Quick Start Guide
A brief guide introducing the basics of laser cutting and the Fab Lab to start you off in digital fabrication and help you level up your design.

Submission and Machine

Checklist
Video Tutorials
Parameters
Costs
SUBMIT
  • Rhinoceros 3D is installed
  • Download Fab Lab Laser Cutting Template
  • All goemetry is linework for CUT and ETCH
  • All geometry is hatching for RASTER
  • All linework is on correct layers (CUT, ETCH, RASTER)
  • All linework is set to "By Layer" for print colour, width, linetype
  • Explode Text (command: Explode)
  • Remove Duplicate Lines (command: SelDup > Delete)
  • Ungroup all geometry (command: Ungroup)
  • Specify material, name and student ID number in file

Download the Template File here:

FabLab Laser Cutter Rhino 5 Template (1).zip
24KB
Binary
General Laser Cutting Template

Machine Parameters

Material Standard Size: 700 x 1000mm
Material Maximum Size: 900 x 1200mm.
Materials Safety Data Sheet: Students can bring material from other suppliers, but it must be accompanied by a Material Safety Data Sheet (MSDS) which can be obtained from the material supplier.
Line Colours and Types
  • CUT: Black (RGB: 0,0,0) Vector line
  • ETCH: Red (RGB: 255,0,0) Vector line
  • RASTER: Blue (RGB: 0, 0, 255) Hatch
CUT, ETCH, RASTER
Cost: $1.00 per minute + material costs

Reducing Cost

3 MINUTES

NOTES

The two important things to reduce the cost of laser cutting is the amount of material you use and the time it takes to process.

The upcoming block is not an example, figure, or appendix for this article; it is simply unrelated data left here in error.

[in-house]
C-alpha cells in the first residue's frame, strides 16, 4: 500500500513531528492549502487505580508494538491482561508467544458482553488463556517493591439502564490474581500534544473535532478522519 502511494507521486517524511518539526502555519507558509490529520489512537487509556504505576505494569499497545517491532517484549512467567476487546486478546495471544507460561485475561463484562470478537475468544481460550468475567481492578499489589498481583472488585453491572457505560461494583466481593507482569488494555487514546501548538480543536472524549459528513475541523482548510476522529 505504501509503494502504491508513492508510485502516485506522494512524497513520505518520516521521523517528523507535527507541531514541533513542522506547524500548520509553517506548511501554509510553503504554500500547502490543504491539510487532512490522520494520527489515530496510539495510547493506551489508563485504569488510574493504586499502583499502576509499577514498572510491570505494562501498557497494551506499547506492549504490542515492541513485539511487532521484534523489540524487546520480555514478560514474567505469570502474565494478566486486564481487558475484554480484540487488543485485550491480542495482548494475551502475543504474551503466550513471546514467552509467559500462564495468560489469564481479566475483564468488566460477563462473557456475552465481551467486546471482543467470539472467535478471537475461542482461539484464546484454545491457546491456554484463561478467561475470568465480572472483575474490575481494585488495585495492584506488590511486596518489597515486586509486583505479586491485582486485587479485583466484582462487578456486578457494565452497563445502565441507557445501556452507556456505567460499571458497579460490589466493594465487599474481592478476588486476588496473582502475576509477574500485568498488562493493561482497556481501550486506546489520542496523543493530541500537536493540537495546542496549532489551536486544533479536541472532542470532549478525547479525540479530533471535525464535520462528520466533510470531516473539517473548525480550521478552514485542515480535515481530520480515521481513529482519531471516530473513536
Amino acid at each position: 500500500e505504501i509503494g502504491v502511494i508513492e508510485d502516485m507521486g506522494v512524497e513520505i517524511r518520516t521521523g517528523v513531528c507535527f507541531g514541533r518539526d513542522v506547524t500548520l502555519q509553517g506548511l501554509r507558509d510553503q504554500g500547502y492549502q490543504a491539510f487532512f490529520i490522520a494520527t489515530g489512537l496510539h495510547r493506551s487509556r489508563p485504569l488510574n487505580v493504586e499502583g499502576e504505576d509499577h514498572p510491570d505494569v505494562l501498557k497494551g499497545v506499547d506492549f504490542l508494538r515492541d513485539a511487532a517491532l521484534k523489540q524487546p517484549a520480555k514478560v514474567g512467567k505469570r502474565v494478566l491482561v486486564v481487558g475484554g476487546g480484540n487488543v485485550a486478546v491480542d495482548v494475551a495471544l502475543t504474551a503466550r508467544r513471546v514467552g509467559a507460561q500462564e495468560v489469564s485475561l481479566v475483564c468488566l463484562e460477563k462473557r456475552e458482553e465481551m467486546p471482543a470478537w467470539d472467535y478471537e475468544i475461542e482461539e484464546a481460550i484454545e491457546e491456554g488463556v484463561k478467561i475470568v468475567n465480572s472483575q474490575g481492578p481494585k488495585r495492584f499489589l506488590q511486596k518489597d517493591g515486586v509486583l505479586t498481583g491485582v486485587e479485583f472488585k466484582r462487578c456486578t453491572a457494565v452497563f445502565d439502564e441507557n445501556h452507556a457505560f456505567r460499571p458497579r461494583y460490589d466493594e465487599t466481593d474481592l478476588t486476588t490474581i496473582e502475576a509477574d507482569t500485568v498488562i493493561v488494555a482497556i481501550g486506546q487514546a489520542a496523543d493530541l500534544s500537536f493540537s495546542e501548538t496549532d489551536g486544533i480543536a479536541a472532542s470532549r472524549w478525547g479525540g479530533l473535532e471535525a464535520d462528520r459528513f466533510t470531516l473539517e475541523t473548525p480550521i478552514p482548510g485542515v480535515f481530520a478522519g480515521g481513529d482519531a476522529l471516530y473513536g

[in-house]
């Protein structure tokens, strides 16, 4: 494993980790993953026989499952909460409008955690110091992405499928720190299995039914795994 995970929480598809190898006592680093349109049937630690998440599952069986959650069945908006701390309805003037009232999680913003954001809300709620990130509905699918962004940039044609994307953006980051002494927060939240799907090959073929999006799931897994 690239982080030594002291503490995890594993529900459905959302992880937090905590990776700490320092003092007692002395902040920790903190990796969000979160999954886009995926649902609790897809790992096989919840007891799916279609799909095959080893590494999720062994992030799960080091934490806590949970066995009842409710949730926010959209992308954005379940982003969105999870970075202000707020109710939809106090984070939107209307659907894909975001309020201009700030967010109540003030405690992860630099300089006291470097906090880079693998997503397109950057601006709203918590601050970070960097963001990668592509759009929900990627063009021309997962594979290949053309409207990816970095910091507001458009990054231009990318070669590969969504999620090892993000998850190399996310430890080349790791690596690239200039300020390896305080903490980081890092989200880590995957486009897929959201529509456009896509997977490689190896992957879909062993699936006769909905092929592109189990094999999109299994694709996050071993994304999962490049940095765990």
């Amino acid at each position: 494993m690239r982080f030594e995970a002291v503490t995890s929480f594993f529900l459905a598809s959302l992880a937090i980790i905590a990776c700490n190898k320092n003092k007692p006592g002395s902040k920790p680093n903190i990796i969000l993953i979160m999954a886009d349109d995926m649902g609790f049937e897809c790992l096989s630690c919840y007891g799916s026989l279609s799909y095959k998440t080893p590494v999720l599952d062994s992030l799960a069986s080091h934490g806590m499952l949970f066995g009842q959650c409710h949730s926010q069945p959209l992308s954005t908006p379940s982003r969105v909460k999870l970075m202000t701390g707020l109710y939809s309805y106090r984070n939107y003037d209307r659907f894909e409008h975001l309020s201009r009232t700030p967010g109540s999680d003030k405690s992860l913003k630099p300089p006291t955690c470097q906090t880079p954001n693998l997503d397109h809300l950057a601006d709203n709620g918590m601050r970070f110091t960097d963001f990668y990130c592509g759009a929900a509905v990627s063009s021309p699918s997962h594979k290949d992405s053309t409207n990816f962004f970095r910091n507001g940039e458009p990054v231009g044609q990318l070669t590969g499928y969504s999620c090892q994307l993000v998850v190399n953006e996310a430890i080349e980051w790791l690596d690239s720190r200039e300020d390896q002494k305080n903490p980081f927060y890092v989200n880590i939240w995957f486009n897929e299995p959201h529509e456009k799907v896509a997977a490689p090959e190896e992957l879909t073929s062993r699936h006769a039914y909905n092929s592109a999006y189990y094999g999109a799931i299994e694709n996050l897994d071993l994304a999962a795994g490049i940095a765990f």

Tips include:
  • Efficient nesting of linework onto your sheets to minimise the number of sheets you need.
  • Sharing cut edges to reduce the amount of material used and minimise processing time.
  • Reducing the density of your etching and rastering for visible resolution and reduce processing time.
  • Reuse sheets from previous jobs that still have usable material.

Reducing Material Use

Nesting Geometries Efficiently
Objects that sit outside the internal boundary risk not being read by the laser cutter and may not be cut. Objects sharing the same edge will produce a more accurate cut and finish. It will also save cutting time and reduce material wastage. Unless objects are using the same cut or score line, space objects at least 5mm apart. Jobs which are spread across an excessive number of sheets will not be accepted.
  1. 1.
    Use the [Move] and [Rotate]commands, or use the Gumball, to nest your objects closer together.
  2. 2.
    Move the objects towards the top left corner.
  3. 3.
    Ensure the objects do not extend out of the internal boundary.
  4. 4.
    Have objects share edges as much as possible; straight lines can be aligned to save material wastage and to reduce cutting time.
    1. 1.
      Avoid overlapping lines. An easy way to avoid this is to select your overlapping objects and use the[Make2D]command and [SelDup] to select and delete any duplicate lines.
Poor Nesting (Left) and Better Nesting (Right)
Poor Nesting (Left) and Better Nesting (Right)
Selecting Material Size
Check the Fab Lab Material List to see if your material can be cut on smaller sheets (i.e. 600x600mm instead of 900x600mm). If your chosen material is available on smaller sheets, use [Scale1D] to change the size of your material.
Poor Material Size Selection (Left) and Better Material Size Selection (Right)
Selecting Material Thickness
Some materials come in multiple different thicknesses; where possible, try using thinner sheets.

Reducing Cutting Time

The quicker a job is to cut, the less it will cost for cutting time. To reduce cutting times, try reducing the amount of lines/curves a Job has.
Reducing Lines
  • Avoid lines of less than 1mm.
Reducing Hatching
  • Hatching can be very time-consuming; limit hatching where possible or replace with Etch outlines instead.
Once you are confident your file is ready, please submit job here:
If you would like to speak to one of our technicians about a specific job or project, please book a consultation here:
Last modified 2mo ago
Copy link